The Puget Sound Stewardship and Mitigation Fund was created by a record legal settlement between the Puget Soundkeeper Alliance (Soundkeeper) and Burlington Northern Santa Fe (BNSF) Railway, and has since been supplemented by several other pollution mitigation payments including Trident Seafoods, Total Terminals, SSA Terminals, and Louis Dreyfus Company Washington LLC. The Fund’s goal is to mitigate past pollution runoff by supporting community-based efforts to protect or improve the water quality of Puget Sound. Since inception in 2012, around $2.5 million in grants have been awarded.
The $1.5 million BNSF settlement is one of the largest ever in a citizen enforcement action involving stormwater discharges. According to the Department of Ecology, polluted stormwater runoff is the number-one source of toxic loading in the Sound. Heavy metals, especially copper, are particularly dangerous to the survival of salmon species, which are highly valued culturally and economically by the people of the Puget Sound Region.
Industrial stormwater is a serious threat to Puget Sound and other water bodies because it can contain toxic levels of heavy metals, such as copper, zinc, and lead, as well as oils and suspended solids. Elliott Bay is identified by state and federal agencies as providing critical habitat for threatened Chinook salmon, and is home or a migration route to other species including coho salmon, sixgill shark, octopus, lingcod, marbled murrelet, harbor seals, harbor porpoise and orca whales.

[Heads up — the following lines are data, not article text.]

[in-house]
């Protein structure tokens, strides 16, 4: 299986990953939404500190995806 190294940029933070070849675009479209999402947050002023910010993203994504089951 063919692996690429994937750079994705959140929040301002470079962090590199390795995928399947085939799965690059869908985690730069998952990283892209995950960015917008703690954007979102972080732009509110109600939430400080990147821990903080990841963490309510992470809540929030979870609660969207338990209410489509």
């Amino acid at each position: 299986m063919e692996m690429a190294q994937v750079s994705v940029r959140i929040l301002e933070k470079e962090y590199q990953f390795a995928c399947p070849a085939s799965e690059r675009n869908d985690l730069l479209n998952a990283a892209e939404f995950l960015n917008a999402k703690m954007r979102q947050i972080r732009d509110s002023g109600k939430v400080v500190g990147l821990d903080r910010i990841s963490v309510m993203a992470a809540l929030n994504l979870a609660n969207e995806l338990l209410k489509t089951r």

Soundkeeper sued BNSF as part of its Clean Water Act enforcement program, which enforces federal water quality laws against serious violators. In bringing pollution-related lawsuits, Soundkeeper’s goal is to achieve negotiated settlements that bring polluters into compliance with the law and the permitting system. Settlement funds are then donated to local environmental groups to help them repair damage done to the Sound. Soundkeeper receives no money from these settlements; however, the lawyers on the cases receive repayment of attorneys’ fees and expenses, which are paid separately from the mitigation fund. Due to the size of the BNSF settlement, Soundkeeper asked Rose Foundation for Communities and the Environment to set up and administer a grant program to award the funds back to the community as grants to protect Elliott Bay and Puget Sound.
Rose Foundation is a grantmaking public charity that specializes in handling restitution payments and class-action settlement awards. Over the past 25 years, Rose has received approximately 400 settlements, helping to enable more than $40 million in community grants in California, Washington and other states. To ensure that the Puget Sound Stewardship and Mitigation Fund is grounded in the values and knowledge of the local community, the fund is guided by a Puget Sound-based funding advisory board.